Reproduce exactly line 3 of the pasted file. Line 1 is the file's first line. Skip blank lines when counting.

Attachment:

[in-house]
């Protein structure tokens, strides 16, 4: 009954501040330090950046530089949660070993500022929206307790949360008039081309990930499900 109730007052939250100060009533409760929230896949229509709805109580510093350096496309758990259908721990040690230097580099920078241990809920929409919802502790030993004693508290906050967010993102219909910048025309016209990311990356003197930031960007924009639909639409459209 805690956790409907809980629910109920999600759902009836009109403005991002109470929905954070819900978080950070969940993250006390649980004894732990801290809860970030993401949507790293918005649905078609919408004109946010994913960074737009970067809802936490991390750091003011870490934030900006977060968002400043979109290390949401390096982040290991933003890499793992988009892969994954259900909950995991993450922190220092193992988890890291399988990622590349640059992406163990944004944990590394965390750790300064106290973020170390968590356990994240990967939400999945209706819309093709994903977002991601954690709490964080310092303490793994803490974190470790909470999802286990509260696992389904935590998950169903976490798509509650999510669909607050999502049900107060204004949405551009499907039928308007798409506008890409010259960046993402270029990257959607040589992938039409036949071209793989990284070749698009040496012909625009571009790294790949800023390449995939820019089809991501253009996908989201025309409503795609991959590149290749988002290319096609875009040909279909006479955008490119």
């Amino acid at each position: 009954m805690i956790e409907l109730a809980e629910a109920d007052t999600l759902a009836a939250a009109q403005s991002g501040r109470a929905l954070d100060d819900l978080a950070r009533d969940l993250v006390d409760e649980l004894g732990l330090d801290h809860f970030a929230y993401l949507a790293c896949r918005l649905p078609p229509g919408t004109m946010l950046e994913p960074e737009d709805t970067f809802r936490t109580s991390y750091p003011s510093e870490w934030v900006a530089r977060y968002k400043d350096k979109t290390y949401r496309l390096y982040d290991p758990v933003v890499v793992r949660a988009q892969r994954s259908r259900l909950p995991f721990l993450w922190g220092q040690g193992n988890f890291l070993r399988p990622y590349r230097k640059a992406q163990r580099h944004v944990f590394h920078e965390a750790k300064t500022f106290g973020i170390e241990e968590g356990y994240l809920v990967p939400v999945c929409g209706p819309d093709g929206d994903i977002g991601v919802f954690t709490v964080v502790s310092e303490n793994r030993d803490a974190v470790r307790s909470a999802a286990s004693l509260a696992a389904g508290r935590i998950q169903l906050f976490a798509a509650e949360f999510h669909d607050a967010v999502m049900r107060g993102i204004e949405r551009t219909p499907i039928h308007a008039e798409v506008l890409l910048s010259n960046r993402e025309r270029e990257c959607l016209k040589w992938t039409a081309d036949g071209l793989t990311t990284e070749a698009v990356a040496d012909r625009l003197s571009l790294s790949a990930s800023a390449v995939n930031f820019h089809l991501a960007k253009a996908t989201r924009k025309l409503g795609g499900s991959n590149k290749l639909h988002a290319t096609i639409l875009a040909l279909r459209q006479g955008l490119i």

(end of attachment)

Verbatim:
């Amino acid at each position: 009954m805690i956790e409907l109730a809980e629910a109920d007052t999600l759902a009836a939250a009109q403005s991002g501040r109470a929905l954070d100060d819900l978080a950070r009533d969940l993250v006390d409760e649980l004894g732990l330090d801290h809860f970030a929230y993401l949507a790293c896949r918005l649905p078609p229509g919408t004109m946010l950046e994913p960074e737009d709805t970067f809802r936490t109580s991390y750091p003011s510093e870490w934030v900006a530089r977060y968002k400043d350096k979109t290390y949401r496309l390096y982040d290991p758990v933003v890499v793992r949660a988009q892969r994954s259908r259900l909950p995991f721990l993450w922190g220092q040690g193992n988890f890291l070993r399988p990622y590349r230097k640059a992406q163990r580099h944004v944990f590394h920078e965390a750790k300064t500022f106290g973020i170390e241990e968590g356990y994240l809920v990967p939400v999945c929409g209706p819309d093709g929206d994903i977002g991601v919802f954690t709490v964080v502790s310092e303490n793994r030993d803490a974190v470790r307790s909470a999802a286990s004693l509260a696992a389904g508290r935590i998950q169903l906050f976490a798509a509650e949360f999510h669909d607050a967010v999502m049900r107060g993102i204004e949405r551009t219909p499907i039928h308007a008039e798409v506008l890409l910048s010259n960046r993402e025309r270029e990257c959607l016209k040589w992938t039409a081309d036949g071209l793989t990311t990284e070749a698009v990356a040496d012909r625009l003197s571009l790294s790949a990930s800023a390449v995939n930031f820019h089809l991501a960007k253009a996908t989201r924009k025309l409503g795609g499900s991959n590149k290749l639909h988002a290319t096609i639409l875009a040909l279909r459209q006479g955008l490119i």